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If a mesne lord when he has received service from his tenant does not acquit him against the superior lord.

[002] When one has taken the homage, or the oath of fealty, of his tenant and his service,
[003] and, though he is mesne, does not acquit him against the superior lord but puts
[004] the whole into his own purse,1 [the tenant], if this is proved and attested before
[005] worthy and lawful men, may, without acting contrary to law, acquit himself by
[006] his own hand and do his service to the chief lord. The mesne lord, because of the
[007] bond of homage, will nevertheless be bound to warrant.2

Of those who are bound to an oath of fealty.

[009] We have explained above how homage must be done. [Now we must speak] of those
[010] who are bound to an oath of fealty, as those who hold in free socage or for life in some
[011] way.3 How they ought to do fealty and4 to whom, may be drawn well enough from
[012] what has been said.5

Of the giving of reliefs.

[014] 6When homages and oaths of fealty have been taken from those of full age, the
[015] tenement which was in the hands of their ancestors, and the inheritance which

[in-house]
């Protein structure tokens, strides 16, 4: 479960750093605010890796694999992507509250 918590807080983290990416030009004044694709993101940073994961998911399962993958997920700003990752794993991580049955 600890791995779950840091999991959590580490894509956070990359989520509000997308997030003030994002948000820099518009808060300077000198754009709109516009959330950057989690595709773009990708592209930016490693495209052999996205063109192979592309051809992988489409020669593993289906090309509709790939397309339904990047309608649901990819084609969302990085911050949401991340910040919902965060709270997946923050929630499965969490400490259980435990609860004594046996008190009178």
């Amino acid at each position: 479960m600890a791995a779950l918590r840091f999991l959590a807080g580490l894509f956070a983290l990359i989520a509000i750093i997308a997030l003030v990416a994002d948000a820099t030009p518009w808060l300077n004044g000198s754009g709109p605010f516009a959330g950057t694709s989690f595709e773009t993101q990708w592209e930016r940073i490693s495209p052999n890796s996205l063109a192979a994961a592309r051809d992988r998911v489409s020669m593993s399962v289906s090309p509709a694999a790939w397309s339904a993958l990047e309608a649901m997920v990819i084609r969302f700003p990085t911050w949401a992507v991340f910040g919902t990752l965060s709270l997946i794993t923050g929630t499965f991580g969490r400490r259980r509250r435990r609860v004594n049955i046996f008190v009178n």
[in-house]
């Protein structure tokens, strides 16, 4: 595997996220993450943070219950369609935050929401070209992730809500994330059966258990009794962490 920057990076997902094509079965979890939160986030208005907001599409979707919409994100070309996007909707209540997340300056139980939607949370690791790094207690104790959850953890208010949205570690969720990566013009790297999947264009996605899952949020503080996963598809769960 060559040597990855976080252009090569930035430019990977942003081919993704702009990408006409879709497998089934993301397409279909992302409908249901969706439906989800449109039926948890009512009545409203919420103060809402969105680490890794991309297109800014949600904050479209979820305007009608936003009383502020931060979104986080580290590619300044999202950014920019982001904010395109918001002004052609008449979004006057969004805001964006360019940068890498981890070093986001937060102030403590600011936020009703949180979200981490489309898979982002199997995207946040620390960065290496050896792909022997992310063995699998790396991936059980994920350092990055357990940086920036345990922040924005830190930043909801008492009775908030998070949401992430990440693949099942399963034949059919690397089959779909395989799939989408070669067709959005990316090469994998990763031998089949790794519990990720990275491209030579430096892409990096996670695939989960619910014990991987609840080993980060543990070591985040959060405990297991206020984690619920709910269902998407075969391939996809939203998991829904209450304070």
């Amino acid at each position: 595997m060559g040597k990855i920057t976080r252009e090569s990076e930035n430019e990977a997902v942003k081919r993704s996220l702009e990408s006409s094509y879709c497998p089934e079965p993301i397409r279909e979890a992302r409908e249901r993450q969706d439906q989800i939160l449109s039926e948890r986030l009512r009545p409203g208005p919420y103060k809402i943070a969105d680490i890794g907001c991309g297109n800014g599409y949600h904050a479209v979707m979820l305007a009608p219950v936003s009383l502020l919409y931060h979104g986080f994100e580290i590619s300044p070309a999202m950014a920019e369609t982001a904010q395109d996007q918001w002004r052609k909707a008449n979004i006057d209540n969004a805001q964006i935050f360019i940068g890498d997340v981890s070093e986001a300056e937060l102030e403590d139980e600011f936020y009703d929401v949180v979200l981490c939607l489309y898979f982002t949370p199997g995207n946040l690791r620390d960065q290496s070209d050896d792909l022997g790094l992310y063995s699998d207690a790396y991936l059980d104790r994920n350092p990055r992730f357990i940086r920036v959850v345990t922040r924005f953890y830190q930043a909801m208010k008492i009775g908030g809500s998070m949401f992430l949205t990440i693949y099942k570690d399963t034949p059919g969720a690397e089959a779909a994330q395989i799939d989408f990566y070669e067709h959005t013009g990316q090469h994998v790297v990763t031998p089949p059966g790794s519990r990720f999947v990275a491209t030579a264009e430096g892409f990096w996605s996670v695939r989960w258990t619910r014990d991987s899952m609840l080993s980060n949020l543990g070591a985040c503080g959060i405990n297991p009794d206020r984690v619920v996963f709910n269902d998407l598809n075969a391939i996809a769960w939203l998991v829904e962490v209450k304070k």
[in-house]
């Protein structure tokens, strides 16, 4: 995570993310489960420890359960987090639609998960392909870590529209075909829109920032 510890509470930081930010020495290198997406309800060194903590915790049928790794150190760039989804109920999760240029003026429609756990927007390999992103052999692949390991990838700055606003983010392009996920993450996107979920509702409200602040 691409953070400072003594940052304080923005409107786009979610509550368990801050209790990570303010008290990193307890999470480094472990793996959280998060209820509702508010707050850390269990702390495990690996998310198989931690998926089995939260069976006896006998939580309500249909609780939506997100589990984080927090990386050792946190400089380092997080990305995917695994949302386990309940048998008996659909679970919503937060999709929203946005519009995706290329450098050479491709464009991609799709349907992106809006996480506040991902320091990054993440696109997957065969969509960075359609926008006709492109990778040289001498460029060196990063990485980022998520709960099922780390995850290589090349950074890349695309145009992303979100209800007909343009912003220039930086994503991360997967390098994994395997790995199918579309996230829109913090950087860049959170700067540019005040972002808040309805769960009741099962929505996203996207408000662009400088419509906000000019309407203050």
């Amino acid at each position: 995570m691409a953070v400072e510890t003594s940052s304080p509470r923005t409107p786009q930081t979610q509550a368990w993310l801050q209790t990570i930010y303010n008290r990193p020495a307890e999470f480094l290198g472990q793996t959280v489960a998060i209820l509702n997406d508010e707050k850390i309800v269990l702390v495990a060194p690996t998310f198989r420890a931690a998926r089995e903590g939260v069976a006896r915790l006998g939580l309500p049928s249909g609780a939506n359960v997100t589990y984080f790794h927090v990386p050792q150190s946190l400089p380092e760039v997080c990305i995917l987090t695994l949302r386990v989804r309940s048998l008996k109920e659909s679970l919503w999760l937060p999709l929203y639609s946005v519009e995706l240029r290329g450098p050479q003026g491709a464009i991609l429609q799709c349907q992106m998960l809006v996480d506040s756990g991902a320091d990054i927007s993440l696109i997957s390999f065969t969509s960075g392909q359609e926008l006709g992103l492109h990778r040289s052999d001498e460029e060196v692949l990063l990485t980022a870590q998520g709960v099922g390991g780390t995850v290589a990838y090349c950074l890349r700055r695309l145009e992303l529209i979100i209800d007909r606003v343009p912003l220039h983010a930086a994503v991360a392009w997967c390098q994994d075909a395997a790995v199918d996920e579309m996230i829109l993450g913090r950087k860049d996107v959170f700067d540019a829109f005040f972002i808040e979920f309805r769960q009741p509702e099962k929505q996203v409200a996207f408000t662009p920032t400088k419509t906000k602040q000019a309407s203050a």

[016] lies vacant by their decease, is raised again in the hands of the heirs, and because
[017] of such relevatio a certain payment must be made by7 heirs which is called a relief,8
[018] [from military fees and serjeanties and other [tenements] from which homage is
[019] done and royal service; from socages, from which de jure no homage ought to be
[020] done9 a payment is made which is not called a relief10 but is a kind of relief, like a
[021] heriot,11 [given], so to speak, in place of a relief, which ought sometimes to be given
[022] before the oath of fealty, sometimes after it.]12 Thus we must first see how much a
[023] reasonable relief is, who ought to give a relief, to whom it is to be given, how often
[024] and when. And first of the military fee.

What a reasonable relief is.

[026] How much the ancient reasonable relief of a military fee is is made clear in the charter
[027] of liberties, that is, 13for the whole barony of an earl a hundred pounds are to be
[028] given for relief by the earl's heir; by the heir of a baron for a whole barony one
[029] hundred marks;14 by the heir of a knight for a whole knight's fee a hundred
[030] shillings at most, and whoever owes less let him give less, according as he holds


1. Supra 227, infra iv, 216

2. Supra 240

3. Deleted

4. ‘et’

5. Supra 226, 232

6. New section

7. ‘ab’, all MSS.

8. Glanvill, ix, 4

9. Supra 110, infra 248

10. Infra 248, 249

11. Cf. infra 250

12. Infra 249

13-15. Magna Carta (1215) ca. 2; (1225) ca. 2

14. Magna Carta reads ‘pounds’; reduced in 1297: Ch. B‰mont, Chartes des libert‰s anglaises, 27, 47 n.; Holt in T.R.H.S., (5th ser.) xiv, 70, 71, 73, 78

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